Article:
Days before the 1987 season, perhaps because of drinking troubles and perhaps because the Cubs had the makings of a fine rotation with Rick Sutcliffe, Jamie Moyer, a kid named Maddux, and Scott Sanderson, Eckersley was traded to the A’s for a trio of minor leaguers. Though the Oakland staff wasn’t as strong, with the likes of Jose Rijo and Joaquin Andujar stinking up the joint, the A’s shifted Eck to the pen. He pitched well in 115.2 innings, tying Jay Howell for the team lead with 16 saves and posting a very impressive 3.0 WAR.
By 1988, Eck was a stud. He made the first of four All-Star teams out of the pen, led the AL with 45 saves, and began a run of five consecutive years with an ERA of 2.96 or better. But before we move on…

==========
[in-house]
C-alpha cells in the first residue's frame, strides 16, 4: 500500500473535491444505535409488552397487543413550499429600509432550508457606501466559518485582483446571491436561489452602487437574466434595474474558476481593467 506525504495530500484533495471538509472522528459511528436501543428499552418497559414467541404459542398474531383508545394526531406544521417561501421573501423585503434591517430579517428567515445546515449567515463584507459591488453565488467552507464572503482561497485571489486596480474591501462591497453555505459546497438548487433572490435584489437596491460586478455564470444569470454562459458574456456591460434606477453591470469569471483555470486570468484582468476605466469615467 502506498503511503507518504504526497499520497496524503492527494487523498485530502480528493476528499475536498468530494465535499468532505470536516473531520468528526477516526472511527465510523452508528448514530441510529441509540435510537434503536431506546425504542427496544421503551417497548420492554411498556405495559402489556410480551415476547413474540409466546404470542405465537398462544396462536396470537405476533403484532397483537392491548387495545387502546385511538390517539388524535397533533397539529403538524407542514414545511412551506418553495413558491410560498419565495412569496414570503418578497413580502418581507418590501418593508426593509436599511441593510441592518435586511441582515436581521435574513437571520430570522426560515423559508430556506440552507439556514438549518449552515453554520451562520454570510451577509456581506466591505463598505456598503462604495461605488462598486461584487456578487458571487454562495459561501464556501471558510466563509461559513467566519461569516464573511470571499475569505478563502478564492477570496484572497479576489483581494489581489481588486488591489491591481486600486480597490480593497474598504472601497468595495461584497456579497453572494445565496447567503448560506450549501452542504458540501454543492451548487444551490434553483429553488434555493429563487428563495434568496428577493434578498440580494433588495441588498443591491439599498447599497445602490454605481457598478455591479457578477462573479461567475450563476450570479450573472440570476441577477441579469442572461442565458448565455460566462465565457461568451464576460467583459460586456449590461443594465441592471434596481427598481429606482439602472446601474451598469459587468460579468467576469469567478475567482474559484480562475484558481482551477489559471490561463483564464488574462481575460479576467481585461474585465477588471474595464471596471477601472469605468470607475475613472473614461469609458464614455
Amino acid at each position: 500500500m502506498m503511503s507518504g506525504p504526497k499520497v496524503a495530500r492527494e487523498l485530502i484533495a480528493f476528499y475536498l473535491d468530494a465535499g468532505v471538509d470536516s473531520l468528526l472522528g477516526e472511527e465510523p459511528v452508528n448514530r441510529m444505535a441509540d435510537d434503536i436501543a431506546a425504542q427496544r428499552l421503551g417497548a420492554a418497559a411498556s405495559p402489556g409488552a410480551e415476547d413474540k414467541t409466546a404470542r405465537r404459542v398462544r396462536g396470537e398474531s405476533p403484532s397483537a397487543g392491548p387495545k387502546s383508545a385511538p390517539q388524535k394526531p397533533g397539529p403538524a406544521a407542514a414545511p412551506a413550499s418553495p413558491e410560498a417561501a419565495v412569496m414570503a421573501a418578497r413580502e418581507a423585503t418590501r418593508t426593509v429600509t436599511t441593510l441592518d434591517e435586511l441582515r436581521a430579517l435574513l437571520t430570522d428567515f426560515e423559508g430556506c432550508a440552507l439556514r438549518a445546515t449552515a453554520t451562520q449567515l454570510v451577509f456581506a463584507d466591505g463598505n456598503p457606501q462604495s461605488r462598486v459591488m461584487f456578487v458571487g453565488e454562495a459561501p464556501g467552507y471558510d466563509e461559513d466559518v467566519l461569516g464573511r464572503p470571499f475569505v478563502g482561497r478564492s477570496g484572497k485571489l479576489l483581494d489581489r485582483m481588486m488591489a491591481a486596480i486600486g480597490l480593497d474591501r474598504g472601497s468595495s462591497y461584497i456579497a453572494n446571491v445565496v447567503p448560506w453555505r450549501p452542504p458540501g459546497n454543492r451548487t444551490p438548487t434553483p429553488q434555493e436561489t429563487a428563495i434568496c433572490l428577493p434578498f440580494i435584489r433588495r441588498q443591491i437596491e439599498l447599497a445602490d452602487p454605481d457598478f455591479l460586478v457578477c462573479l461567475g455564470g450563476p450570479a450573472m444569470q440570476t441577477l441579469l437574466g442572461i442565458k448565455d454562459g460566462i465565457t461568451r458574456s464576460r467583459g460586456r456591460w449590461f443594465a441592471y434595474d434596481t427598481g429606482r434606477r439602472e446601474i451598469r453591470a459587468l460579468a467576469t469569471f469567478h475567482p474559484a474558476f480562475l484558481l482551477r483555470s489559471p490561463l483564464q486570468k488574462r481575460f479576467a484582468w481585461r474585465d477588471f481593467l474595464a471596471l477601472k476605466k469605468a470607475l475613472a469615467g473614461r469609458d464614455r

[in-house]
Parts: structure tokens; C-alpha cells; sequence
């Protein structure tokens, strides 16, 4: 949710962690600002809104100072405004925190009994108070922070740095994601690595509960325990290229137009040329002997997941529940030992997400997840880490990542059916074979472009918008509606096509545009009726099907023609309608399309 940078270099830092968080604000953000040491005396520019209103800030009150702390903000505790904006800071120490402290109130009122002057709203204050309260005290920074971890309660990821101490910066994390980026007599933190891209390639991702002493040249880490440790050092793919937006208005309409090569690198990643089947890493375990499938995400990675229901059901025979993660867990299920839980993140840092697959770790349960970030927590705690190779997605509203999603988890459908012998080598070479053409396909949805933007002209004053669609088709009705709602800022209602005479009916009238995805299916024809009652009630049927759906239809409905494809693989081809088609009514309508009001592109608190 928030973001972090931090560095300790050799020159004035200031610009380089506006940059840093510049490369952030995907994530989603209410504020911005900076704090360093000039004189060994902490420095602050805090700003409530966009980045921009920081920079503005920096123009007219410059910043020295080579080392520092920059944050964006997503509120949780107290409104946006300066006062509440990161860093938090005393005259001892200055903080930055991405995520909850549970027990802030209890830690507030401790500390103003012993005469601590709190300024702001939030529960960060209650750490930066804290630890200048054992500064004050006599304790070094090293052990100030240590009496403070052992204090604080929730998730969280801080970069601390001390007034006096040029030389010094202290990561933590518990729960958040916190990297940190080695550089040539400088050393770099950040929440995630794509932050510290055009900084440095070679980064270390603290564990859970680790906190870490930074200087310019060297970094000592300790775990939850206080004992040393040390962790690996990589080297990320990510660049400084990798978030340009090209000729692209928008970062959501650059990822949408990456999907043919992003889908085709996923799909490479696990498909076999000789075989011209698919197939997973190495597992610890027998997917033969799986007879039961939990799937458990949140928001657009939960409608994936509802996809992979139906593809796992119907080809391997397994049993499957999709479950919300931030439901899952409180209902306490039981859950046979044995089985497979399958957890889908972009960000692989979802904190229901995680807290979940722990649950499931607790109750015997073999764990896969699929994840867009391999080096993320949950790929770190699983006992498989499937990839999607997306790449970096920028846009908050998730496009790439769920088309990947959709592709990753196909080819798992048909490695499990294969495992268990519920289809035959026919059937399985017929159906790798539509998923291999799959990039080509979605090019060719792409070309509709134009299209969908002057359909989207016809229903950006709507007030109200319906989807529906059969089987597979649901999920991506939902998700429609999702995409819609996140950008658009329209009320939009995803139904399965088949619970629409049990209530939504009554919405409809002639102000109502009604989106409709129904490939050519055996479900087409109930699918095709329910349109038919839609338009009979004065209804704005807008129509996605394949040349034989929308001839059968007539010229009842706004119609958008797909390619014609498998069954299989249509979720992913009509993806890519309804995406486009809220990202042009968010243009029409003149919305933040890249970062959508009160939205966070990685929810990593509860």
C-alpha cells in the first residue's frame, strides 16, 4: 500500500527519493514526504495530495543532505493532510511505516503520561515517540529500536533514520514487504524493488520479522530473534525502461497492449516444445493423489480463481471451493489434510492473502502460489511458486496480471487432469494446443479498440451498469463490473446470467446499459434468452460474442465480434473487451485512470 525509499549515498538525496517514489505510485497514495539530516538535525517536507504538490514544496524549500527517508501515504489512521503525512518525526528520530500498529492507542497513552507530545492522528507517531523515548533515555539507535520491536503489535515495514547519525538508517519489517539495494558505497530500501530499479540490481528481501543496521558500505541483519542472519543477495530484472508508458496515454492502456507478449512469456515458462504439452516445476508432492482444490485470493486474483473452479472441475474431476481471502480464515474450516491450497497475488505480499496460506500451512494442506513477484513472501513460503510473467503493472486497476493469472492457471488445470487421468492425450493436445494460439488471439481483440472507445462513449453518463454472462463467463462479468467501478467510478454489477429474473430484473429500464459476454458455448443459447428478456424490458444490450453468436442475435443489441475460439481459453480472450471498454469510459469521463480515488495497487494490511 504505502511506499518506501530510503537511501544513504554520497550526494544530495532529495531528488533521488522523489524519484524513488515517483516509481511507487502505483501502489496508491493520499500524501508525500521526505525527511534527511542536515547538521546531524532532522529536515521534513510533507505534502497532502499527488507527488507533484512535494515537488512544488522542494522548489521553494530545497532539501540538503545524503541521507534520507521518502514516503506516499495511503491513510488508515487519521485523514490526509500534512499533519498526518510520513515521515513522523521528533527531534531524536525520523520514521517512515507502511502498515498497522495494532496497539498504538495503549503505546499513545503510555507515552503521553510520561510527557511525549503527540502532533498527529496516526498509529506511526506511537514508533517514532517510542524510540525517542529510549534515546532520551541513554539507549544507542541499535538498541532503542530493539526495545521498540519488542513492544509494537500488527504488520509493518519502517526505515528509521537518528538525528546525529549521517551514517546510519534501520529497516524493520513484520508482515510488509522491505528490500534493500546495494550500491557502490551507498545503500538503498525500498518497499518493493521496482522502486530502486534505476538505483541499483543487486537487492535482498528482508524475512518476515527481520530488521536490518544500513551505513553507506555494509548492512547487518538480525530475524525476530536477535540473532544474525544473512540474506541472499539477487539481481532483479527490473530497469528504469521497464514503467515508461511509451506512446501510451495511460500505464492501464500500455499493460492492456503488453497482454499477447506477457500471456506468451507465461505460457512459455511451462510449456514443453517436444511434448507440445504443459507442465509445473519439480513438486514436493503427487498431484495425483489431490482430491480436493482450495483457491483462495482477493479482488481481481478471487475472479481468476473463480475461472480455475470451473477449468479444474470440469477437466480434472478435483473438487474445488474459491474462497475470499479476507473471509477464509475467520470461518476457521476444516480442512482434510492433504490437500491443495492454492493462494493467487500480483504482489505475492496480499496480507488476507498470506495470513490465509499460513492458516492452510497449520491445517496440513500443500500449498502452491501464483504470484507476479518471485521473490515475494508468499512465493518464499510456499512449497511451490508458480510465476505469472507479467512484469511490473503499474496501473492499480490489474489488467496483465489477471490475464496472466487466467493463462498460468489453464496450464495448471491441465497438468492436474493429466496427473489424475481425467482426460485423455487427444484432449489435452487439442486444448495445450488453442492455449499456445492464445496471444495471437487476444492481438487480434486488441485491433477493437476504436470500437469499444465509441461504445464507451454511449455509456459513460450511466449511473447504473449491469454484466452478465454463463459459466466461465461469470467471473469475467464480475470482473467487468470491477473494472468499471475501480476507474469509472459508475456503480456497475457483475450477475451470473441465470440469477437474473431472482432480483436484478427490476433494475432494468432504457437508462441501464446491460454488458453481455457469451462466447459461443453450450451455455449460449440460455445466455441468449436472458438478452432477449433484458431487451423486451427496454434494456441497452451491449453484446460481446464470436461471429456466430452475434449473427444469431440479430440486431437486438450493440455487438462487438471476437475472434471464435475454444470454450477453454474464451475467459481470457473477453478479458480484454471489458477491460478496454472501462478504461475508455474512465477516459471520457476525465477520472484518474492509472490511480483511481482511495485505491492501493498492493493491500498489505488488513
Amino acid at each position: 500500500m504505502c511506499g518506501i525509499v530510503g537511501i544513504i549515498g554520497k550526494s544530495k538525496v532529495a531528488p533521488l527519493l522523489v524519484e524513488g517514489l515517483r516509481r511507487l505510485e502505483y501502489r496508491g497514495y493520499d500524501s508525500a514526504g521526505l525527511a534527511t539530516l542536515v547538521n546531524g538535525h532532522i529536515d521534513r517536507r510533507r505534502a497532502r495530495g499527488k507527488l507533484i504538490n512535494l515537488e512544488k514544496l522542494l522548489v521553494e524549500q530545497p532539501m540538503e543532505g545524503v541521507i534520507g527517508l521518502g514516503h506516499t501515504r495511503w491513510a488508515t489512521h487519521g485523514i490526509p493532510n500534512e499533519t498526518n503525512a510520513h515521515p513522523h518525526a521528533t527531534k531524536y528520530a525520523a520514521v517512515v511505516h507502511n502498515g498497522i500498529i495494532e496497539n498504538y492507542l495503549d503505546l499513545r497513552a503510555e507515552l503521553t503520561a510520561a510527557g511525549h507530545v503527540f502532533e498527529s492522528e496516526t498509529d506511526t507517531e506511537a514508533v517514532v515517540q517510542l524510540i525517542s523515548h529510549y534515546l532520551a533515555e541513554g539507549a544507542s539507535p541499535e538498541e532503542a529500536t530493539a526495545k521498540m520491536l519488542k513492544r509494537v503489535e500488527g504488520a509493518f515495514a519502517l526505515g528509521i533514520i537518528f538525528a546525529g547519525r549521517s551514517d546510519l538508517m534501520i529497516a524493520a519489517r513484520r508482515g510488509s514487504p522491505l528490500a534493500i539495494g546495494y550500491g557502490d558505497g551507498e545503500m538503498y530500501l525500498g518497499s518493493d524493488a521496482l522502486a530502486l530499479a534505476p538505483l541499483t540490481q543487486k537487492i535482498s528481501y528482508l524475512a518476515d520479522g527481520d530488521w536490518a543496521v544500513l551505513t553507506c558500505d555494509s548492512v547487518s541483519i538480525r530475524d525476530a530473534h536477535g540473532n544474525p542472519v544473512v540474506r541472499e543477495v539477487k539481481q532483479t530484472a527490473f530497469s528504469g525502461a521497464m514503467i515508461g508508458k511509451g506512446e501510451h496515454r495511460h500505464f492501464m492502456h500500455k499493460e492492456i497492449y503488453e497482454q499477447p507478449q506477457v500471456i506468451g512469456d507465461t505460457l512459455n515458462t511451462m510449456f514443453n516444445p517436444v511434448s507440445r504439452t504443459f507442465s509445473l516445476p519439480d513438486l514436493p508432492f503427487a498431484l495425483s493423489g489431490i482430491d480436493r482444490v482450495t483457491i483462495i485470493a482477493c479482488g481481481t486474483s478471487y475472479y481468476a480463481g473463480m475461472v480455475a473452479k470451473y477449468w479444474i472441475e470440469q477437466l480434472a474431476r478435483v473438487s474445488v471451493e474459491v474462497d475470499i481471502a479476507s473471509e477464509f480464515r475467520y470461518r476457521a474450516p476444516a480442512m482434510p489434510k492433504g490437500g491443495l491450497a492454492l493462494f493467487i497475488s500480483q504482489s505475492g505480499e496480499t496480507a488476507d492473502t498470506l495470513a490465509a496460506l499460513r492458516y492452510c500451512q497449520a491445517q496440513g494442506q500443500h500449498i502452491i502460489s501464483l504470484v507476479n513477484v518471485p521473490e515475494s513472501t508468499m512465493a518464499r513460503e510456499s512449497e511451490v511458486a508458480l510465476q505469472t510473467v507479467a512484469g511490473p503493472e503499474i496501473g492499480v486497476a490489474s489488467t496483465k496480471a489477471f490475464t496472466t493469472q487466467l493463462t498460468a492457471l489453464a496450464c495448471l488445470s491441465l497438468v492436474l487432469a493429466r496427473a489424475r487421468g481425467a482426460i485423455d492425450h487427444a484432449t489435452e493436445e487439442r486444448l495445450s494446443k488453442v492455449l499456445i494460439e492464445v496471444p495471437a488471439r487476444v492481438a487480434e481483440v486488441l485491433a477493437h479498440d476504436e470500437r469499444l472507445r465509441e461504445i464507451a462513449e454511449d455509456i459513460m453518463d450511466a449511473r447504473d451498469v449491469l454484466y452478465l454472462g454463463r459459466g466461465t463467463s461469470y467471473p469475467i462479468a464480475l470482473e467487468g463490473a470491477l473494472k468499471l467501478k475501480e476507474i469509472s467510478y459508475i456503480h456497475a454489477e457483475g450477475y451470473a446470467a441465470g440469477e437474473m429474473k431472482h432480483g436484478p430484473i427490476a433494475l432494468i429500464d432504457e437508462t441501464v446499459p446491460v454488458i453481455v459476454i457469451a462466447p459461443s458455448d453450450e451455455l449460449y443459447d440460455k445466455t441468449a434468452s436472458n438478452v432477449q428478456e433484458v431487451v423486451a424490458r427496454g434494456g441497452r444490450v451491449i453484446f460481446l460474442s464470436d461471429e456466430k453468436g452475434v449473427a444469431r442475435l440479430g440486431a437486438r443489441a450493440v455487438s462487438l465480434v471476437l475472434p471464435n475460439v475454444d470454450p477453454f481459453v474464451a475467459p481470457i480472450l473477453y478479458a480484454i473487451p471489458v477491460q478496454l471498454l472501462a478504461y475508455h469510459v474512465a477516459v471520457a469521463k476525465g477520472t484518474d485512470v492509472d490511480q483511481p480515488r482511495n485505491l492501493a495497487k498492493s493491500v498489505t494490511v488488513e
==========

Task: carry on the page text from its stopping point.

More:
Dennis Eckersley’s career platoon split is 159 points. That’s a bigger split than submariner Dan Quisenberry (120 points), though not quite as big as someone like Jeff Nelson (190) with his even crazier frisbee slider. Eckersley’s K/BB rate vs righties was an amazing 5.06, while versus lefties it was a normal 1.99. He also issued only 15 intentional walks to righties but 76 to lefties. He gave up 151 homers to righties but 196 to lefties. All of which is to say that like many righties who rely on a wipeout slider, Eckersley went right after righties and carefully probed lefties’ weaknesses. In relief this wasn’t as big an issue because hitters only got one look at him, but as Kirk Gibson showed, it was still a thing. Among the top-10 OPSs against him (minimum 20 PA), everyone is either a lefty or a switch hitter. In fact, you don’t see a righty hitter until the 14th entry on the list (Tom Brunansky). Oh, by the way, Kirk Gibson posted a .993 OPS against Eck. It’s to Eck’s credit that he had enough command and control to be able to work around the toughest opposite-hand batters without getting so badly creamed that he couldn’t succeed at a very high level.